Contested Histories in Public Spaces: Principles, Processes, Best Practices

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Feb 05, 2021
by IHJR, IBA and Salzburg Global Seminar
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Contested Histories in Public Spaces: Principles, Processes, Best Practices

Join the virtual launch of landmark publication, produced in cooperation between Salzburg Global Seminar, the Institute for Historical Justice and Reconciliation and the International Bar Association

The virtual launch of the eBook Contested Histories in Public Spaces: Principles, Processes, Best Practices will be held on Thursday, February 11 (18:00 – 19:00 CET).

The publication is the first volume of case studies to be produced through Contested Histories in Public Spaces, a multi-year initiative intended to address controversies over statues, memorials, street names and other representations of disputed historical legacies in public spaces. It is a joint project between the Institute for Historical Justice and Reconciliation (IHJR), the International Bar Association and Salzburg Global Seminar. The IHJR was founded at Salzburg Global Seminar and is now a research center at EuroClio.

The initiative seeks to provide decision-makers, policy planners, educators, and other stakeholders with a set of case studies, best practices and guidelines for addressing historical contestations in an effective and responsible manner. As of February 2021, the initiative has identified more than 230 cases of contested histories in public spaces.

The landmark publication is intended for policymakers confronting controversies over historical legacies in public spaces like statues, memorials and street names. It presents ten case studies and discusses their significance, interpretations and possible remedies – placarding, resignification and repurposing, to relocation, removal, or destruction. Iconic examples are disputes over Christopher Columbus, Edward Colston, Robert E Lee, and Cecil Rhodes, among others.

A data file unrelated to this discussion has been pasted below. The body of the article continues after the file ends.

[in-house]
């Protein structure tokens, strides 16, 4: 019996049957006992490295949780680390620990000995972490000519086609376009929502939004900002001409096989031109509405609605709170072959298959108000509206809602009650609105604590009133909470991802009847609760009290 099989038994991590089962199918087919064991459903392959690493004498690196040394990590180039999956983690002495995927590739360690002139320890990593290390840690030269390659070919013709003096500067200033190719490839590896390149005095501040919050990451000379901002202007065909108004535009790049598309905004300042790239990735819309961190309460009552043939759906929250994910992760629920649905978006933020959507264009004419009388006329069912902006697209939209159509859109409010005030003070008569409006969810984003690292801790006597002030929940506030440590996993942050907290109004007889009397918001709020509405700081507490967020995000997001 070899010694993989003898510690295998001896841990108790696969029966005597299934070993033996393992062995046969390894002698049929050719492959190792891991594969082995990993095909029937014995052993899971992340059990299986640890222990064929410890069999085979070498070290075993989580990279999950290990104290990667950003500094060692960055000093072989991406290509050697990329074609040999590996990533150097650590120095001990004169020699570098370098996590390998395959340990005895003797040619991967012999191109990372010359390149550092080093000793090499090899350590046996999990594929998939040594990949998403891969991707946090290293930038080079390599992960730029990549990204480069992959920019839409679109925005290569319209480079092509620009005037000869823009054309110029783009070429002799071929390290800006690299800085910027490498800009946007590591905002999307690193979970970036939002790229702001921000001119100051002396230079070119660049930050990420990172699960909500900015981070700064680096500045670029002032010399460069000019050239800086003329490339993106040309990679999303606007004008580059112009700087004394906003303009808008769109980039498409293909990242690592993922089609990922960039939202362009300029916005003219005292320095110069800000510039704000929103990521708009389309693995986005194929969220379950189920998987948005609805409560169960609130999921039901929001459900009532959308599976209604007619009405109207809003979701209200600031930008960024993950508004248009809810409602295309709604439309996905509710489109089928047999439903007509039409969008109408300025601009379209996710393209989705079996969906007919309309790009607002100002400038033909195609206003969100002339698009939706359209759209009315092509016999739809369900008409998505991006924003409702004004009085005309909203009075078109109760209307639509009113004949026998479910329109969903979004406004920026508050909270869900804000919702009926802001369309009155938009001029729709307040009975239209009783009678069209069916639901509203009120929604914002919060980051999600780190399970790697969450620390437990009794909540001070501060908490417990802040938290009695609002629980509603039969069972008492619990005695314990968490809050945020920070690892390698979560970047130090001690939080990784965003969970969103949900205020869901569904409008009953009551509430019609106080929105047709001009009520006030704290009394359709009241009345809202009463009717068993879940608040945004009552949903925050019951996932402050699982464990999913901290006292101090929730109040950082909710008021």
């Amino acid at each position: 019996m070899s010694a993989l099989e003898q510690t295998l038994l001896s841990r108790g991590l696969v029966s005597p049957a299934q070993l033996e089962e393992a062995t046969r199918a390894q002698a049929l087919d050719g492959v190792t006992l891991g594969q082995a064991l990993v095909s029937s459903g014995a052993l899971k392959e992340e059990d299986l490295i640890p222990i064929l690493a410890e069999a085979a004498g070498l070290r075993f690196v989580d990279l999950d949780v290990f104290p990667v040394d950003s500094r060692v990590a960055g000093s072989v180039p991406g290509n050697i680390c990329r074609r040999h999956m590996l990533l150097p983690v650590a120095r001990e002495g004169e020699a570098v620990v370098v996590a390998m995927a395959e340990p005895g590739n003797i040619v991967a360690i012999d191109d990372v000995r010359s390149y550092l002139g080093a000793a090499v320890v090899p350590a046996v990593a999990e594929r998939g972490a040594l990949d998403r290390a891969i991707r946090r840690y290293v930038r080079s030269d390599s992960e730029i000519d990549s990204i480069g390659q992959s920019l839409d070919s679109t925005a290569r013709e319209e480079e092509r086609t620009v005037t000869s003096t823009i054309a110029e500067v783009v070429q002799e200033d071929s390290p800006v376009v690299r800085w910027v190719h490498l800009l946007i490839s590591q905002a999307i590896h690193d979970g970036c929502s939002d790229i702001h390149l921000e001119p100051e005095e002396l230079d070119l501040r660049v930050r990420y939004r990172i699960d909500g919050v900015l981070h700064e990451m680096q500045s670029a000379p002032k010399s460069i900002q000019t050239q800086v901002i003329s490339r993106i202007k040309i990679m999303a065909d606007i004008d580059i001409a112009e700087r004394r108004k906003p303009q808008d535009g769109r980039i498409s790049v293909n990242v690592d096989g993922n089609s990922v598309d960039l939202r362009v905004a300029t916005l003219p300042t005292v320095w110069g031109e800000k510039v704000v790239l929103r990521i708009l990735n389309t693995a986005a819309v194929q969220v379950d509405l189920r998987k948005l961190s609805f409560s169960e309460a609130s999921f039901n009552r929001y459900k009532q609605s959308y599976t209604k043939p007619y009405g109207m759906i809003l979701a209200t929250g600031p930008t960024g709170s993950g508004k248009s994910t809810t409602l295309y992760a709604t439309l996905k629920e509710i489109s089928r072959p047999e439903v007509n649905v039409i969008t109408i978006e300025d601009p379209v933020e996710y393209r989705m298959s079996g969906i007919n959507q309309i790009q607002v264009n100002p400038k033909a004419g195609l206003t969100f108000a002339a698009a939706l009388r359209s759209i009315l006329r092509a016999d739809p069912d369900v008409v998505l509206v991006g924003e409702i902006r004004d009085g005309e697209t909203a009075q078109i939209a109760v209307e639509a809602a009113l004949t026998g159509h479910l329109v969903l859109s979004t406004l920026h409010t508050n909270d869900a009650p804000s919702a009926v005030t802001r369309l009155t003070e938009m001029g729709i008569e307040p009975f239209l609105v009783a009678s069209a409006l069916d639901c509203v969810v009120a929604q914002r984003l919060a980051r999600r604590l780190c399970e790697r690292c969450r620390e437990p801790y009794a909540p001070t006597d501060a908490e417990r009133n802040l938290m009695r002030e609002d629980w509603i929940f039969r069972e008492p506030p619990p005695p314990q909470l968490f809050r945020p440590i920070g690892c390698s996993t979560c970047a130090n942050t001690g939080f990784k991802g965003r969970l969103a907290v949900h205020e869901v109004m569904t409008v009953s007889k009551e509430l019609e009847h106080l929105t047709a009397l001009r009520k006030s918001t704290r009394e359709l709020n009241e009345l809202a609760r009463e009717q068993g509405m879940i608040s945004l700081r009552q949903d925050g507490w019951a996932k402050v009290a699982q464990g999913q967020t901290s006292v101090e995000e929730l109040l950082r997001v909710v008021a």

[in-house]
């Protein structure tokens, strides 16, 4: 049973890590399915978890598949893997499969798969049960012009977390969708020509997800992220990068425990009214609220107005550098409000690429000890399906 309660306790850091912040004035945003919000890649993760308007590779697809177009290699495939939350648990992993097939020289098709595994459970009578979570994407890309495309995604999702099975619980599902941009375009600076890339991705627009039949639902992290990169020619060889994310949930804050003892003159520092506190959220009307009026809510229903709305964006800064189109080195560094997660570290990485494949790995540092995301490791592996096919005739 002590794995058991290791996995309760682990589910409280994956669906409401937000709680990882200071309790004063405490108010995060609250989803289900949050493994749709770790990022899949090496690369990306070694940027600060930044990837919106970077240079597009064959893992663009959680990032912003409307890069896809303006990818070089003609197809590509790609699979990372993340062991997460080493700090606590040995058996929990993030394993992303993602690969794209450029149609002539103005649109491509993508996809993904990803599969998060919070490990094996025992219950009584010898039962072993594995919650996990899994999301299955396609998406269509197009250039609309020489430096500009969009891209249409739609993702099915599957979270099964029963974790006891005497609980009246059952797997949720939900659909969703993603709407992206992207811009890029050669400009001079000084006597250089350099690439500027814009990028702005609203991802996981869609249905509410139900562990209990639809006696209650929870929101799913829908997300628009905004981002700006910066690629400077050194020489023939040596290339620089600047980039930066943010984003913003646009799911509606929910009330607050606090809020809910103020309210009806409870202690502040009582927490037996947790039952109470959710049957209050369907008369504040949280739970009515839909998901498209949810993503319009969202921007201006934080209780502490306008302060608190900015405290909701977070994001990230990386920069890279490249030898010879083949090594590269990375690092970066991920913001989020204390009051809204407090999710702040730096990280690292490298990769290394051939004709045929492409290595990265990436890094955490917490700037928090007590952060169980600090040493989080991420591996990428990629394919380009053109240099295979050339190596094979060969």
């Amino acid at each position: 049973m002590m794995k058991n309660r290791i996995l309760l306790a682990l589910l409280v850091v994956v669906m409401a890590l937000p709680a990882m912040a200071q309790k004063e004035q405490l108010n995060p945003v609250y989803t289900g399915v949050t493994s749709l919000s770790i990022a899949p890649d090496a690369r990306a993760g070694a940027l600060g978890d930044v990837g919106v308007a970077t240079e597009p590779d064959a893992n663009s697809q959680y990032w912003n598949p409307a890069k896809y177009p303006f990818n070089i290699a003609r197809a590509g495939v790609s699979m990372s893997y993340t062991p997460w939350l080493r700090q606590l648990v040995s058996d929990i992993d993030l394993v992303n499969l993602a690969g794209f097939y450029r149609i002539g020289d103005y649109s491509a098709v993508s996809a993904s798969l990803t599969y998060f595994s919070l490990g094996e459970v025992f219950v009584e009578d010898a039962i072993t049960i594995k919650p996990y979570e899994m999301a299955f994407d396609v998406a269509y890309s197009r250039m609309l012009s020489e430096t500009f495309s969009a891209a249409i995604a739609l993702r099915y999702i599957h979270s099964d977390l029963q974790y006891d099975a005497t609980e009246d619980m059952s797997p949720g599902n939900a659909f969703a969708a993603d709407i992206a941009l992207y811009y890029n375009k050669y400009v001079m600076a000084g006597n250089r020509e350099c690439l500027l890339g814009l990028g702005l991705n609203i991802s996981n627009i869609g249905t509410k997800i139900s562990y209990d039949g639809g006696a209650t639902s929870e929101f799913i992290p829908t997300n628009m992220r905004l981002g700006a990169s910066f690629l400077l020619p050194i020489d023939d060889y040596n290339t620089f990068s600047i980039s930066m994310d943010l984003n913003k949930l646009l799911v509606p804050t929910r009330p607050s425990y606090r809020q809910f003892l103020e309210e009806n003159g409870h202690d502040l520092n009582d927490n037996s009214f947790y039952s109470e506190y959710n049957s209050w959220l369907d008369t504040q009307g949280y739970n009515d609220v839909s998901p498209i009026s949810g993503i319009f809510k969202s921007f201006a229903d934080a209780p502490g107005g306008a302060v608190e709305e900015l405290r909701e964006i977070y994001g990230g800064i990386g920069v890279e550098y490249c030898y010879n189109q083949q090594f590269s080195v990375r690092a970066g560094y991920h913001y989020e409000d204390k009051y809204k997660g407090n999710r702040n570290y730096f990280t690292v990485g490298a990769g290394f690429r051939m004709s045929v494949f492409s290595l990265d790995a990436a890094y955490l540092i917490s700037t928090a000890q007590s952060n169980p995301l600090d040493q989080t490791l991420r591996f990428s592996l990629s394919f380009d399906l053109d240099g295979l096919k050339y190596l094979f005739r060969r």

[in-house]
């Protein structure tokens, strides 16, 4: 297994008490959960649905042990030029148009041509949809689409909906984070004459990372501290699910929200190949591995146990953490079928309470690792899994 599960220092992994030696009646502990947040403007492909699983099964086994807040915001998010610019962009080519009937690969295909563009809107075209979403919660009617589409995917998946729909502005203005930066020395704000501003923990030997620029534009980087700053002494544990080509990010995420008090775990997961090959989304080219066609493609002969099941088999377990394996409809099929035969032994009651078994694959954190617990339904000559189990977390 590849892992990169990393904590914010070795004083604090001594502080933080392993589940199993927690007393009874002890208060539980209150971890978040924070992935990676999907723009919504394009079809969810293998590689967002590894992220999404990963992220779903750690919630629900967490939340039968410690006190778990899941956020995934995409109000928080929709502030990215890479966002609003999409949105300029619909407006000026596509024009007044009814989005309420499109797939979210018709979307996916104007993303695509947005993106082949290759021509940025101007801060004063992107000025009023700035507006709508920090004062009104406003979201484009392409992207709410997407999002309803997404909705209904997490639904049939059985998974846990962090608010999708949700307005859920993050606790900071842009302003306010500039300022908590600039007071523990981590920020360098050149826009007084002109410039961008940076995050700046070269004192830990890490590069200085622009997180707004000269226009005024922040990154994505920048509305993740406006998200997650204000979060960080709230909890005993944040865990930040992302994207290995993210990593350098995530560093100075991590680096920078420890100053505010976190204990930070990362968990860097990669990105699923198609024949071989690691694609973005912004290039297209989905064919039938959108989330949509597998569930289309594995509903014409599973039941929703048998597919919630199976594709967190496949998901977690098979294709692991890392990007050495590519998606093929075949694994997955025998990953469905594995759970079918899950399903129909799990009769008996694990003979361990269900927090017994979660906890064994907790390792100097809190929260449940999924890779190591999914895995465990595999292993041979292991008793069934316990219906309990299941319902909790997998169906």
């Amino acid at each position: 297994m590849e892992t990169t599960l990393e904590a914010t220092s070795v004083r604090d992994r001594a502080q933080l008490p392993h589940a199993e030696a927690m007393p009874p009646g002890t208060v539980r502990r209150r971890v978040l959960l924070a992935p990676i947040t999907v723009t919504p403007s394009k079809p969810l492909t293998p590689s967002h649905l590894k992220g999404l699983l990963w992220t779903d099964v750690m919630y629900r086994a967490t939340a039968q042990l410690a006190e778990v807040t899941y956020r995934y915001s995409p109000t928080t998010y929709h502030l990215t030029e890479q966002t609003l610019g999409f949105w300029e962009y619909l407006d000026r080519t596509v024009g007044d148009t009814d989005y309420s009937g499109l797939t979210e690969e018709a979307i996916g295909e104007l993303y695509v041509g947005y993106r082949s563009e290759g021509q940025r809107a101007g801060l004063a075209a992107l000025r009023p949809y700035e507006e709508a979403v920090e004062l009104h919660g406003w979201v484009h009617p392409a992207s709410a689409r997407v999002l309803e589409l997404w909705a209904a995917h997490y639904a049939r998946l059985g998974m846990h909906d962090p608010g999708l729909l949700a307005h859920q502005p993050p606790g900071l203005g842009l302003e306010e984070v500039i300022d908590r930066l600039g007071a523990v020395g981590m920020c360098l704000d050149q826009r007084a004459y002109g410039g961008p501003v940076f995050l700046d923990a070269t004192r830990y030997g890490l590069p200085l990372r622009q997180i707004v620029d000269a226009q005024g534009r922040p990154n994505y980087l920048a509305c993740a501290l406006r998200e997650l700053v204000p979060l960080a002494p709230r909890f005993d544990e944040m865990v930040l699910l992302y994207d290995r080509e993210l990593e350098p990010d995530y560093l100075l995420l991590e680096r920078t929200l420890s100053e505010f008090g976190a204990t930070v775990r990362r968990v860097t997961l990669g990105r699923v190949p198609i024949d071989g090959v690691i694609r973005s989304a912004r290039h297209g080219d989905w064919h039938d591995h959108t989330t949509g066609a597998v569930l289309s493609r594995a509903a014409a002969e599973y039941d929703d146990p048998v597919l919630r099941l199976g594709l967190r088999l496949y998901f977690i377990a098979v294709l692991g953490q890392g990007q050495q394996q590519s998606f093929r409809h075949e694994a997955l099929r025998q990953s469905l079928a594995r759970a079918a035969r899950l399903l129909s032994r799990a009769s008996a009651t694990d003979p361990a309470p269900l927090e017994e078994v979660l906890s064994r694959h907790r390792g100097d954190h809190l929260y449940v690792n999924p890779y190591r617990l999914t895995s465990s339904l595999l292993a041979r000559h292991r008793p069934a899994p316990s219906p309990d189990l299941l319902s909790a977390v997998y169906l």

The webinar will be chaired by Timothy W Ryback, Director and Co-founder, Institute for Historical Justice and Reconciliation. Opening and introductory remarks will be provided by Mark Ellis, Executive Director of the International Bar Association, and Baroness Usha Prashar, CBE, PC, a crossbench member of the House of Lords, and chair of the Contested Histories Task Force, with closing remarks by Benjamin Glahn, Vice President and Chief Operating Officer at Salzburg Global Seminar.

Participants will hear from the volumes’ co-editors, along with practitioners and scholars. Speakers will include His Excellency Lamberto Zannier, former OSCE High Commissioner on National Minorities; Harriet Senie, member of the New York City Mayoral Advisory Commission on City Art, Monuments and Markers; Shahid Vawda, Professor of African and Gender Studies, University of Cape Town; Lecia Brooks, Chief of Staff, Southern Poverty Law Center; Joanna Burch-Brown, Senior Lecturer in Philosophy at University of Bristol, and commissioner for the "We Are Bristol" History Commission (Bristol), Marti Burgess, lawyer and Chair of Black South West Networkl and Klaus Kraatz, Vice-Chair of the IBA's Art, Cultural Institutions and Heritage Law Committee.

Register for the book launch webinar here: www.ibanet.org/contested-histories-book-launch